here. I thought I'd share a slightly different perspective this time, as photographs are forbidden inside, there's not too much to share visually, aside from some teasers of the outside. The museum is one of those magical places that I think will be an essential part of any trip we make to Japan. I should warn any potential visitors that it's extremely difficult (impossible) for a foreigner to purchase tickets once they are in Japan, I think you need to always reserve ahead of time before you leave for your trip. If you're in Australia, I bought my tickets from JTB in Sydney, but I'm sure the Ghibli Museum site has a link for ticket sales.
Having a nanna rest - stupid flu
The museum itself has a whole section dedicated to Miyazaki, recreating his work space, complete with piled books on the floor, animation cells and research materials. There are walls filled to overflowing with sketches from Ghibli films and character studies. You can flick through reference books and explore the thought processes of the creators and animators. On top of that, there is a temporary exhibition, which on this visit, was all about optics. There were demonstrations of pinhole cameras, lenses and even some periscopes to peek at adorable critters in a forest installation.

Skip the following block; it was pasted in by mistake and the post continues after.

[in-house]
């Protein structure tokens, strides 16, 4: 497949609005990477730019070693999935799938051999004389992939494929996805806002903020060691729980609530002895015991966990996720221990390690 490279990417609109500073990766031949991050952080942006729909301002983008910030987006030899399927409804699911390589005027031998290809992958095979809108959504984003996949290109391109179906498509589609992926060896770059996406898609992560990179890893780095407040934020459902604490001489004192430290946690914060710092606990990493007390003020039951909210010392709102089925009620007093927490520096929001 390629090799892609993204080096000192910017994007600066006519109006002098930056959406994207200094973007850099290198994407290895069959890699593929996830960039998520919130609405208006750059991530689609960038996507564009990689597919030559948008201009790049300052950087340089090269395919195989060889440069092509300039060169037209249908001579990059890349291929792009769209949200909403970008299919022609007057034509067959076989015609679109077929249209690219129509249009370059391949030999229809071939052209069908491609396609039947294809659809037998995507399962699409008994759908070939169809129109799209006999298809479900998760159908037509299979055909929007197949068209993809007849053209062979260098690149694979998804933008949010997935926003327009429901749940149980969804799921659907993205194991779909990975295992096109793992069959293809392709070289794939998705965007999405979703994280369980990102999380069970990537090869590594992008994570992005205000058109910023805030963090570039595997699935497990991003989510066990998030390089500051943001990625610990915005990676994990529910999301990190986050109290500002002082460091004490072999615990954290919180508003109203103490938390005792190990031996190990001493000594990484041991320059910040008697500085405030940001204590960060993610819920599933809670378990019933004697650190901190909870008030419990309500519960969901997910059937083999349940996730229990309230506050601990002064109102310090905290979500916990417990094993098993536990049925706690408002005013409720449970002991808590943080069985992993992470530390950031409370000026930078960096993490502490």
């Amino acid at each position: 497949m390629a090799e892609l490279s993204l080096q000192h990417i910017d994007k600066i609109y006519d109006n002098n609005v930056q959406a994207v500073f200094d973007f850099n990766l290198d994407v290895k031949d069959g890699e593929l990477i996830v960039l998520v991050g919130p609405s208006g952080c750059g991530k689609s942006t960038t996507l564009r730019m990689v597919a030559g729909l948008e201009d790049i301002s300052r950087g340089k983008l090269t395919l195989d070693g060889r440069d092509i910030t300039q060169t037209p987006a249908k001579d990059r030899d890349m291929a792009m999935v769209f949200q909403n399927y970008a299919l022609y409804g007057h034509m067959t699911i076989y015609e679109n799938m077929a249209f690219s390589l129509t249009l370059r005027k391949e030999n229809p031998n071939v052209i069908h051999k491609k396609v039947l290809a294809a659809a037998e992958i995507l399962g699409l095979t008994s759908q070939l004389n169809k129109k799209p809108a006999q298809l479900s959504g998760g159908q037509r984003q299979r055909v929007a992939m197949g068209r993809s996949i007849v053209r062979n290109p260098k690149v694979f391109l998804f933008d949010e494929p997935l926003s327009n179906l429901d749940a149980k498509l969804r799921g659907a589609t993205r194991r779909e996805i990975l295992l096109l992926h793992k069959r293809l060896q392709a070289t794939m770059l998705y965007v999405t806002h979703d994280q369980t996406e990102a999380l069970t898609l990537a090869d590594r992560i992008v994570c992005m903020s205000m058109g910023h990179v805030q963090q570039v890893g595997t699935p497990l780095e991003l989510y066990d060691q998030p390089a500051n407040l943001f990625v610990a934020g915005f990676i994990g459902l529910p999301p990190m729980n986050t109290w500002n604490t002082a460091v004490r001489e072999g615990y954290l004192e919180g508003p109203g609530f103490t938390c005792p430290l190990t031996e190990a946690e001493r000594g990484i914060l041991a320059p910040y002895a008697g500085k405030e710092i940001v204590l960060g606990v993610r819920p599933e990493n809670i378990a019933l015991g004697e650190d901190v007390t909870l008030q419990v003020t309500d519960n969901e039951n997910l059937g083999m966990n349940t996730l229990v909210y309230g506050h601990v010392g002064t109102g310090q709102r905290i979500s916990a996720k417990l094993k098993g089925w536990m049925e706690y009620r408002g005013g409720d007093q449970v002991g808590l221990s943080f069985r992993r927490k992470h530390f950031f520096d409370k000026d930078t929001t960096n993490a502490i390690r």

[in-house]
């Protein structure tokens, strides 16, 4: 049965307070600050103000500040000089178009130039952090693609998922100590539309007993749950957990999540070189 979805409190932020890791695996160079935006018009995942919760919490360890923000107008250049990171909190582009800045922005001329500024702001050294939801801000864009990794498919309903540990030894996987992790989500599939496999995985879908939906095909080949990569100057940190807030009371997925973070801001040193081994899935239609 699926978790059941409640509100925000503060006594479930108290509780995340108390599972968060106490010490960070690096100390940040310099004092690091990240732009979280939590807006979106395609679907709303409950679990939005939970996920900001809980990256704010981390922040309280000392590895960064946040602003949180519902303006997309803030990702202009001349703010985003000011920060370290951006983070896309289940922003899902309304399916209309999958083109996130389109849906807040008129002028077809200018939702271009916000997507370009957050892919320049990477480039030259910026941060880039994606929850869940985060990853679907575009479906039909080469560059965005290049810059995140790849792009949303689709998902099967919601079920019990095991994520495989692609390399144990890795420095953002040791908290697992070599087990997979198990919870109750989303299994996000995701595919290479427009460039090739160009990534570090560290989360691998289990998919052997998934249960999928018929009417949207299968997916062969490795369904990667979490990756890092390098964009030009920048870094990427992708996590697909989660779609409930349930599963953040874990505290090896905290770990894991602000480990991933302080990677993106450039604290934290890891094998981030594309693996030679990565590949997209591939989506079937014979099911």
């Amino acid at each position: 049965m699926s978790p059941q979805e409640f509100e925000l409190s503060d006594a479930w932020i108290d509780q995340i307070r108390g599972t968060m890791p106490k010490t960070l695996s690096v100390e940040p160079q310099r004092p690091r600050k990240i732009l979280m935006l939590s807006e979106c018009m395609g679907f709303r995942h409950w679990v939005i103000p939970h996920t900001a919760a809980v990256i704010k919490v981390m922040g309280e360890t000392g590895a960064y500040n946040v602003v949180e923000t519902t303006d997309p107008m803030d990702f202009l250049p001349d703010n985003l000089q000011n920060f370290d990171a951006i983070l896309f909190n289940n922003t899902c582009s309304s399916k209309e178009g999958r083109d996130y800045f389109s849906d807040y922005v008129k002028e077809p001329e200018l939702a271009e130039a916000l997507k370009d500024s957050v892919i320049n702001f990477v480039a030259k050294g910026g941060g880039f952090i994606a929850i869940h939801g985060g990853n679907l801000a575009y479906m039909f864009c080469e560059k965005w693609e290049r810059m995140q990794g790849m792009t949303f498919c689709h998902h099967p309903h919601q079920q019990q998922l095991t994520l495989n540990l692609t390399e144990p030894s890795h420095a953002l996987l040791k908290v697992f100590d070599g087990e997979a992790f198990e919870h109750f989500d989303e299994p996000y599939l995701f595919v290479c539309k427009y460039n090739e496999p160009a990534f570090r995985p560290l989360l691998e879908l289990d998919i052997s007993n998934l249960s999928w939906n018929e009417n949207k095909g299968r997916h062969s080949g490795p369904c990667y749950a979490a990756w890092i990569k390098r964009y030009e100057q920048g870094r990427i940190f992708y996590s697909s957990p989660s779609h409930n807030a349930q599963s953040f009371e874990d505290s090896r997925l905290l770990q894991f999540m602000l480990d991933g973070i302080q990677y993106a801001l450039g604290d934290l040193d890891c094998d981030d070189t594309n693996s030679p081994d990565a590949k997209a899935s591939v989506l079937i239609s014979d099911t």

On the ground floor, there is an entire room dedicated to animation, with interactive installations that show how animation works. My favourite is probably the zoetrope, which contains many miniatures of the characters from My Neighbour Totoro. As the device rotates at high speed, a light flashes and with the perfect speed, the static models come to live, it is really quite magical to watch!
I hope you enjoyed finding out more about the Ghibli Museum, if you've never been before, I think it's a really fun place to visit if you ever go to Tokyo.
Strawberry Belt // Thrifted (Sydney, Australia)
Cat tights // Tokyo
Crochet Socks // Tokyo
Jacket // Saxony
Cherry Earrings // Tokyo
Button on jacket // Thrifted (Alabama, USA)
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